An incredible Autobiography written by the man who inspired the movie 'Hotel Rwanda'. Often sad, incredibly tragic, but also full of hope that even in the darkest of times, there are people that hold on to the basic human decency that tells them to protect their fellow human beings, not harm them. I found this book to be engrossing while simultaneously being horrifying. The author describes events during the genocide with an almost casual air at times, as though watching your neighbors hack your other neighbors apart with a machete is something you just become used to. But, there's also a undercurrent of terror there, as though even after almost becoming numb to it, it's still so terrible to remember that he tries not to. All of this is perfectly understandable. After all, it's the most basic of all human survival skills. You adjust to your situation in order to cope, and simply block out things that are too painful to remember or live with.
The wisdom present in this book is profound. You can definitely take lessons about life from someone who survived one of the worst situations imaginable. Such as when he talks about his decision to stay behind during the partial evacuation of the hotel, even though he could have gotten out, because he knew there'd be nobody left to try to protect those staying behind, and he couldn't live with himself if they were harmed or killed because he cared more about himself. Or, when they come for a man that wasn't much liked because he had just recently been released from prison for beating someone to death, and who is high on the kill list for having three sons fighting with the Tutsi rebel army, and he basically says to him "Let me go out there. Let them kill me so all of you can live." Then the author writes 'There is no crime a man can commit that makes him deserving of death.' It is a type of everyday wisdom that I suppose can only really come when you live through the kind of horror that he did, which puts everything in perspective.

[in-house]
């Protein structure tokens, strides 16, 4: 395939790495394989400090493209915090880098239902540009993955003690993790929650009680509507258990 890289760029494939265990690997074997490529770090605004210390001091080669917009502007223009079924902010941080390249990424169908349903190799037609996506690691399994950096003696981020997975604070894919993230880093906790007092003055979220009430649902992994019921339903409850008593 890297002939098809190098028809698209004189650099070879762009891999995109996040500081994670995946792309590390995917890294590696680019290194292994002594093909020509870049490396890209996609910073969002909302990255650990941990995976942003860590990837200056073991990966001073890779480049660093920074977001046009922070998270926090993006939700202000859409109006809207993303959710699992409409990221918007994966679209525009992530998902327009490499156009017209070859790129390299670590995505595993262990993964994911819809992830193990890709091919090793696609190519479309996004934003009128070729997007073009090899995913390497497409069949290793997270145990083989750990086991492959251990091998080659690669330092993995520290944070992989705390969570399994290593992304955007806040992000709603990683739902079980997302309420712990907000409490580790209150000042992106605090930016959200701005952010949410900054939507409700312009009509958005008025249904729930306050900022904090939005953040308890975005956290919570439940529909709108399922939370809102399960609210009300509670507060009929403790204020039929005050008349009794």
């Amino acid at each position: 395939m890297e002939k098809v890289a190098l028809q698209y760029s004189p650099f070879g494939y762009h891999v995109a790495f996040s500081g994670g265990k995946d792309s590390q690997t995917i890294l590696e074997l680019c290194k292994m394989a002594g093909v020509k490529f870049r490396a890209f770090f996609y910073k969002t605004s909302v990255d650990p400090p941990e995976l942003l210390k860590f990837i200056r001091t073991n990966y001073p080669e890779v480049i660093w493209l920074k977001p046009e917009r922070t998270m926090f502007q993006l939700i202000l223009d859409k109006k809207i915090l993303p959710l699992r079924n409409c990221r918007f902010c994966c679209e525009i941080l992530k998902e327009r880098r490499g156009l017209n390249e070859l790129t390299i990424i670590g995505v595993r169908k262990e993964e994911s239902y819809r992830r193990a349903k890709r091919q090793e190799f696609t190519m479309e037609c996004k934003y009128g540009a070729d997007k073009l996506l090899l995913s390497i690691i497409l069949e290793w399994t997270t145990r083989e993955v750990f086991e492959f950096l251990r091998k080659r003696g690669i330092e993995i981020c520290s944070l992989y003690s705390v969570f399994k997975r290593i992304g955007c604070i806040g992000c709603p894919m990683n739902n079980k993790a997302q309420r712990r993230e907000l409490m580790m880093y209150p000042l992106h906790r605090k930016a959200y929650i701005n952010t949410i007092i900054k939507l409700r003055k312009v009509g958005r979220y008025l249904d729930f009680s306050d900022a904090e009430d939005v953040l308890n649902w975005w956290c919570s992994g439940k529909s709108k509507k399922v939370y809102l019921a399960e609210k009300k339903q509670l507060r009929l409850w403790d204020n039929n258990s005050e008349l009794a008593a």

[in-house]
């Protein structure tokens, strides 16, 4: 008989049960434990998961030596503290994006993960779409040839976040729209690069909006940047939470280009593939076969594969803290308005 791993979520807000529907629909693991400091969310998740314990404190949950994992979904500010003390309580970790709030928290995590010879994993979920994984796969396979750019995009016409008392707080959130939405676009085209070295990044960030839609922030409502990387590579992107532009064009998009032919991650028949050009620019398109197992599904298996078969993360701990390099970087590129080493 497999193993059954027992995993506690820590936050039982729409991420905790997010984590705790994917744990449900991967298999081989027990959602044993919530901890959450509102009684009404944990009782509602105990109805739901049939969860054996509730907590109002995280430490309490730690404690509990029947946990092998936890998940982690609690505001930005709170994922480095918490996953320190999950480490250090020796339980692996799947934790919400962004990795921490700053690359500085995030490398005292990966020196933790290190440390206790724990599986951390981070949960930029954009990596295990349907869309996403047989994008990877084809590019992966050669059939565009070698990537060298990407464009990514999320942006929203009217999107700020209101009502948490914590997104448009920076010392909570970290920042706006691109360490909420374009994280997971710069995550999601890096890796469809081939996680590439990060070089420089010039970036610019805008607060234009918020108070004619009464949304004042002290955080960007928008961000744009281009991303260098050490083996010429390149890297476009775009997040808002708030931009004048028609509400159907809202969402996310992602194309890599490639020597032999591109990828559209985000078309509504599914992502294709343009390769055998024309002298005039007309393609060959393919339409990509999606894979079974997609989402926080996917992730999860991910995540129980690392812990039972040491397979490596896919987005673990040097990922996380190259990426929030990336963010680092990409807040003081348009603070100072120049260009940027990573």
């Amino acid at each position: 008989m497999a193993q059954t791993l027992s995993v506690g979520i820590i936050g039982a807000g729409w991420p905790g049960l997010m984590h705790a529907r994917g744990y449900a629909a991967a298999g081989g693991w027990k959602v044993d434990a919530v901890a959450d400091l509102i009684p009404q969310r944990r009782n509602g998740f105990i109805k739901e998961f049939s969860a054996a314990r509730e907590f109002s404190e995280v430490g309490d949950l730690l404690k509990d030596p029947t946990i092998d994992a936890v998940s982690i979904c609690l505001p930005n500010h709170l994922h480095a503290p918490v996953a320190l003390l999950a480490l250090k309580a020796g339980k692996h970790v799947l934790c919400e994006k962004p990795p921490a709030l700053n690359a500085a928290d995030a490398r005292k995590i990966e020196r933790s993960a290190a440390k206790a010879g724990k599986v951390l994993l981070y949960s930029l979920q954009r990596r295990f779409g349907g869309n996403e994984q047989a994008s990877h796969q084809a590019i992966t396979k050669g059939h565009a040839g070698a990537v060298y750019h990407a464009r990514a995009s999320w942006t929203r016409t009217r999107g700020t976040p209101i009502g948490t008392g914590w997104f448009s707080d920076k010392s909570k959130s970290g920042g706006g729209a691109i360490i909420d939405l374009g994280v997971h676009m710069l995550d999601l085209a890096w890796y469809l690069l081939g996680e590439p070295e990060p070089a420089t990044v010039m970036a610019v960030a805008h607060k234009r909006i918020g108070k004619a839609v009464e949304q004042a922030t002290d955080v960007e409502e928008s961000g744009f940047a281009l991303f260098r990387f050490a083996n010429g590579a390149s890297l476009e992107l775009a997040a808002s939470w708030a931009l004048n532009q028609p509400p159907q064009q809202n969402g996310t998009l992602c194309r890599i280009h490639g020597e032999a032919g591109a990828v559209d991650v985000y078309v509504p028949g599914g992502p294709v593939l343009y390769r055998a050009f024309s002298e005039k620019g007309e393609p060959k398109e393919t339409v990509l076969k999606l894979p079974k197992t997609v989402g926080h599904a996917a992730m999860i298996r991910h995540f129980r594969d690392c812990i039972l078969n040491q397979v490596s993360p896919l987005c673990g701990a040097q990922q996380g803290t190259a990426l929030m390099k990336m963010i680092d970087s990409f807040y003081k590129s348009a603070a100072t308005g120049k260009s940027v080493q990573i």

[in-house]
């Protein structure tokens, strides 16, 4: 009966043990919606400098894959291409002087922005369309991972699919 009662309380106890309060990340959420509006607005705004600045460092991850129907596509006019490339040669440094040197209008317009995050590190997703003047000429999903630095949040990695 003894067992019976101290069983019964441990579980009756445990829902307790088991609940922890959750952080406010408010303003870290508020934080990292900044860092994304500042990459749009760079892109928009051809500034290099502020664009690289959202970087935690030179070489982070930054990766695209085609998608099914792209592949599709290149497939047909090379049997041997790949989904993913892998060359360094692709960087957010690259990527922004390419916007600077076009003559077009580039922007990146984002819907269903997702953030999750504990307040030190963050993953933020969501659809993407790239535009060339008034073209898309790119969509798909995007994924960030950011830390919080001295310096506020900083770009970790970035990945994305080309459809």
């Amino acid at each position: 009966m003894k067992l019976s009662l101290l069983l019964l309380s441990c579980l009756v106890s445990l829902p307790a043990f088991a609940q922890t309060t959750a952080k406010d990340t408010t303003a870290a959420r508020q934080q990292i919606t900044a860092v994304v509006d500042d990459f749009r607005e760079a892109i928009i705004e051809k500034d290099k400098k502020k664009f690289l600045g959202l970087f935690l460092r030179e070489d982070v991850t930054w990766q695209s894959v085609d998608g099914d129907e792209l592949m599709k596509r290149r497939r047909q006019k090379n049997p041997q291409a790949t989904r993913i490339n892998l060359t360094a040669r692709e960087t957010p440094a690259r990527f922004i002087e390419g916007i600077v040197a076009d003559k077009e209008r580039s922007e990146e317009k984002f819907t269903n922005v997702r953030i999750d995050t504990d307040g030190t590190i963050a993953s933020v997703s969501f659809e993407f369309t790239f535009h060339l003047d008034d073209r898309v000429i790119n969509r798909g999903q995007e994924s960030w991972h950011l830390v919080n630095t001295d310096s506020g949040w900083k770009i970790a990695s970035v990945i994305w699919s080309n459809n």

Whether writing about the heroic or the horrible, the everyday or the extraordinary, perhaps the greatest thing about this book is that it's written with a great sense of humility. Paul Rusesabagina would tell you (and does, repeatedly) that he didn't do anything extraordinary. That all he and others like him did was remain human in an inhuman time, but the fact is that he doesn't truly realize how extraordinary that is. To go against the storm, to whisper 'no' when everyone else is screaming 'yes', takes a strength that is to be envied and respected. He is a hotel manager. He did his job, and he did it well. But, more than that, he's a hero, whether he realizes it or not. I don't know whether I'd have the strength to do what he did, but I can only hope that whenever a storm comes, there will always be people like him to help make sure that at least some survive it.
Really great and valuable insight into every level of the genocide and the people involved. Along with several other books about the genocide, it offers more depth and information and is an amazing account of what happened. His access to people from all levels of government, military, and social status provides a truly complicated story of how it all unfolded. A definite must-read.
Should be required reading for every high schooler.
This is one of the best books I have ever read - and it is an autographed copy. I wanted to pass it along to someone who will truly appreciate the book.